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Gaganendranath Tagore

Gaganendranath Tagore, born on (September 18, 1867--1938) was an Indian painter and cartoonist of the Bengal school. He was also well known as an actor. He was born at Jorasanko. Along with his brother Abanindranath Tagore, he was counted as one of the earliest modern artists in India.

His nephew, Rabindranath Tagore, was also an artist.

Gaganendranath is regarded as one of the "foremost exponents of a superbly creative phase in Indian art". Early in his life Gaganendranath came under the influence of the Japanese artist Yokoyama Taikan. He also acquired proficiency in European water colour and was perhaps the first Indian artist to experiment with French style of painting.

Gaganendranath was also inspired by the experimentalist art of modern Europe and was drawn towards geometric composition in his paintings. He also came under the influence of experimentalist art prevalent in Europe at that time and was allured towards geometric compositions.

This was the essence of cubism which sought to define life in terms of patterns which lie underneath the visual appearance. Gaganendranath was also one of the most famous Indian cartoonists of his time. His imagination was fired by anything Indian or Oriental, probably more so, because of his assertive nationalism. He was, like the other Tagores, also versatile in his artistic interests, and involved himself in theatre, reading and photography. His interest in photography may have got him interested in the mysterious play of light and shade and patterns.

Commenting on Gaganendranath's art, Rabindranath Tagore wrote in 1938: "What profoundly attracted me was the uniqueness of his creation, a lively curiosity in his constant experiments, and some mysterious depth in their imaginative value. Closely surrounded by the atmosphere of a new art movement ... he sought out his own untrodden path of adventure, attempted marvellous experiments in colouring and made fantastic trials in the magic of light and shade."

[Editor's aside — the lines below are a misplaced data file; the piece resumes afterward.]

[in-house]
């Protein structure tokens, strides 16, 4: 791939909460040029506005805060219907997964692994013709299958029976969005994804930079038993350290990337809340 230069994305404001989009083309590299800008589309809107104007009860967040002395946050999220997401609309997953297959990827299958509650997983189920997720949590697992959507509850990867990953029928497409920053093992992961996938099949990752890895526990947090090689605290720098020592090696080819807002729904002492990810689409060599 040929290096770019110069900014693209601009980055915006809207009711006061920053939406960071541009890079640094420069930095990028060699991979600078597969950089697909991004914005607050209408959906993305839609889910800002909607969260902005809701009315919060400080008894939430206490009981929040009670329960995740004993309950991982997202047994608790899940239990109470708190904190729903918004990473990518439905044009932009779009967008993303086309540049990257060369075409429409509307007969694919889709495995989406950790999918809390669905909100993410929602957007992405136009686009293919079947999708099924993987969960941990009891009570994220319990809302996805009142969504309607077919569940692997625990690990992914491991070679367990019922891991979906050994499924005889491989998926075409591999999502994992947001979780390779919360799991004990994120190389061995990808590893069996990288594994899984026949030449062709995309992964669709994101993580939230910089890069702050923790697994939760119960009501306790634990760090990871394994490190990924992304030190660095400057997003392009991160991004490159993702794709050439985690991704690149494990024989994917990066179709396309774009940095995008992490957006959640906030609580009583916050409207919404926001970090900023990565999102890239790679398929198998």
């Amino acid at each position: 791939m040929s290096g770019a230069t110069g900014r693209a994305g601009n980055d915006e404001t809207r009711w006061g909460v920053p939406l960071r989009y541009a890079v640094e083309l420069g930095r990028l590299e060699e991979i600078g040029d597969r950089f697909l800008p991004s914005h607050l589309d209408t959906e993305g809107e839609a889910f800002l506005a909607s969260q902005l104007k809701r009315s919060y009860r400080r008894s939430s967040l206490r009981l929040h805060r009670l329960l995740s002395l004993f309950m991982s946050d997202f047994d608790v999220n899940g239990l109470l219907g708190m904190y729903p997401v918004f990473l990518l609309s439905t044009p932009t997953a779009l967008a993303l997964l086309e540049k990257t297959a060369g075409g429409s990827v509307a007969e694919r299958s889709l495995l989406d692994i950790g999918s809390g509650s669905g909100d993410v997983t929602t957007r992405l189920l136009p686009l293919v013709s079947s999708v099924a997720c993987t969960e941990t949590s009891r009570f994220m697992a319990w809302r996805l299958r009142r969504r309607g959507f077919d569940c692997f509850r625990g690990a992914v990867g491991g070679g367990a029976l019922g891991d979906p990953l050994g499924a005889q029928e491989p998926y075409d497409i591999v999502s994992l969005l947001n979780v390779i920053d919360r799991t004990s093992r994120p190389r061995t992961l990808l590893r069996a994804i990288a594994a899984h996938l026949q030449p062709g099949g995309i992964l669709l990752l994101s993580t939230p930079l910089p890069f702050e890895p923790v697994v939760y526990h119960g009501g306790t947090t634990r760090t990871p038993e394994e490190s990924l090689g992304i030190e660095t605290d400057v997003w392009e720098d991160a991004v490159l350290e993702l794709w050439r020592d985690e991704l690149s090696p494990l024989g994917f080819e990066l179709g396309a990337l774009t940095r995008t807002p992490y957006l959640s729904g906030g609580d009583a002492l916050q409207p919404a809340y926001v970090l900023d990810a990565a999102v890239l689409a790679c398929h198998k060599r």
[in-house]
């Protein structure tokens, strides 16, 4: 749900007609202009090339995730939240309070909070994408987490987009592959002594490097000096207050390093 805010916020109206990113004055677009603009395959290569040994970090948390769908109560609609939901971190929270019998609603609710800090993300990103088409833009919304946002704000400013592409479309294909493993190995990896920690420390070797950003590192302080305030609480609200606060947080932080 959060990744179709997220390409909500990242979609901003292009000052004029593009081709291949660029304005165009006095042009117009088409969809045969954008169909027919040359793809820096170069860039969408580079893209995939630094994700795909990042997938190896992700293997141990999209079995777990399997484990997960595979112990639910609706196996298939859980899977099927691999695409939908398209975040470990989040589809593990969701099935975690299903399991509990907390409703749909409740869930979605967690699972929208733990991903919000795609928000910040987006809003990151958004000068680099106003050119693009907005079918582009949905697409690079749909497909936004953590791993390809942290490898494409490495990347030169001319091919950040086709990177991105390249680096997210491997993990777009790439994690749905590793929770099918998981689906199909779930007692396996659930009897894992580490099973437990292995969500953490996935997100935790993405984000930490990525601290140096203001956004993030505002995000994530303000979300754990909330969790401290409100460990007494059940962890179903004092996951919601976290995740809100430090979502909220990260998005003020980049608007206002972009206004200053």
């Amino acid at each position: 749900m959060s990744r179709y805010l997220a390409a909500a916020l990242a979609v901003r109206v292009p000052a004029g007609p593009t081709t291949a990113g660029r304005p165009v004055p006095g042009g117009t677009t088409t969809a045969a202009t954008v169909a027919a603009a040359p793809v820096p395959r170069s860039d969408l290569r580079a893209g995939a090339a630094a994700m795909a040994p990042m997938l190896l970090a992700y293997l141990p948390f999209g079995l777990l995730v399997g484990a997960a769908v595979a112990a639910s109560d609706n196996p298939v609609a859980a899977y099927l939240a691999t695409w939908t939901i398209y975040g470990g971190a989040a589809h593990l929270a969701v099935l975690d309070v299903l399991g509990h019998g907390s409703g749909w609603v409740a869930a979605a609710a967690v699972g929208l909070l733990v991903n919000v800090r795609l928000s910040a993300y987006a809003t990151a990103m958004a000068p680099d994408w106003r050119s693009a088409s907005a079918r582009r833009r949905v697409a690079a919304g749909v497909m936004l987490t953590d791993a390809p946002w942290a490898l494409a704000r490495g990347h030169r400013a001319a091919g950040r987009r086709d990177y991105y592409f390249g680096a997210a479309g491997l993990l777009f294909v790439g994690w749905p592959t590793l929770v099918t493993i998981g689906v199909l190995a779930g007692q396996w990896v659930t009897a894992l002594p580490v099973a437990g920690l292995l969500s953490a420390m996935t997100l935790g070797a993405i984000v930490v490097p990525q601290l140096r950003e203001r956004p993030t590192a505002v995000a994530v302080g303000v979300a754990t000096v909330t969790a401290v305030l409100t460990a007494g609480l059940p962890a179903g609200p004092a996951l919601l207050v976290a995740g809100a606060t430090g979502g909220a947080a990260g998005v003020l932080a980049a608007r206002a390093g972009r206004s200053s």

The largest number of paintings of Gaganendranath now forms part of Rabindra Bharati Society's collection at Jorasanko, Calcutta. . In 1907, he founded the Indian Society of Oriental Art along with his brother Abanindranath Tagore.

Gaganendra revivified the society periodically holding lectures on art, publishing an art journal edited by OC Ganguli, and arranging exhibitions on Oriental art. The first such exhibition was held in December 1919 at the government house, Calcutta. His important works from 1910-1921 were the sketches of the Himalayas, the life of CHAITANYA through art in chronological sequence and the wonderful drawings depicting the Indian life. His works were published in the following three volumes: Abadhut Lok (1915), Birup Bastra (1917) and Naya Hullod (1921). Art critics opined that these expressive works of Gaganendra were 'unique in their execution and originality'. The life style of the rich and the nobility found expression in these paintings.

There came a change in the life of Gaganendra as an artist after 1920 when he assimilated various forms of French art. He also tried to admixture the three dimensional French and German styles. He did never blindly imitate the western art style; his works were rather closer to the College initiated by the French and the German artists. His main contribution consisted in fruitful exposure of light and shade. An important feature of many of his paintings was their excellent brightness and gorgeousness of colours. The introduction of geometric figures featured in the second stage of his trials with various methods. Towards 1930 there was a clear indication in his paintings of the expression of feelings symbolic of death and supernatural objects.

Gaganendranath, the initiator of using brash and ink in the field of modern painting, was not only a painter; his originality in designing furniture in the national tradition and the inner decoration of the house cannot be ignored. He, imbued by the SWADESHI MOVEMENT of the early 20th century, discarded the luxurious western flower vases and Victorian furniture from the paternal Jorashako house accumulated during three generations from the time of Prince DWARKANATH TAGORE. He contributed greatly to the re-introduction of homemade articrafts and endeavoured to make the cottage industry of Bengal popular. In 1916 he performed the responsibilities as one of the secretaries of the Bengal Home Industries Association, established through the patronage of LORD CARMICHAEL, the then governor of Bengal. 

Gaganendranath Tagore died in 1938.

Artwork for Sale

Darjeeling, 1920s
by Gaganendranath Tagore


12 X 9 inches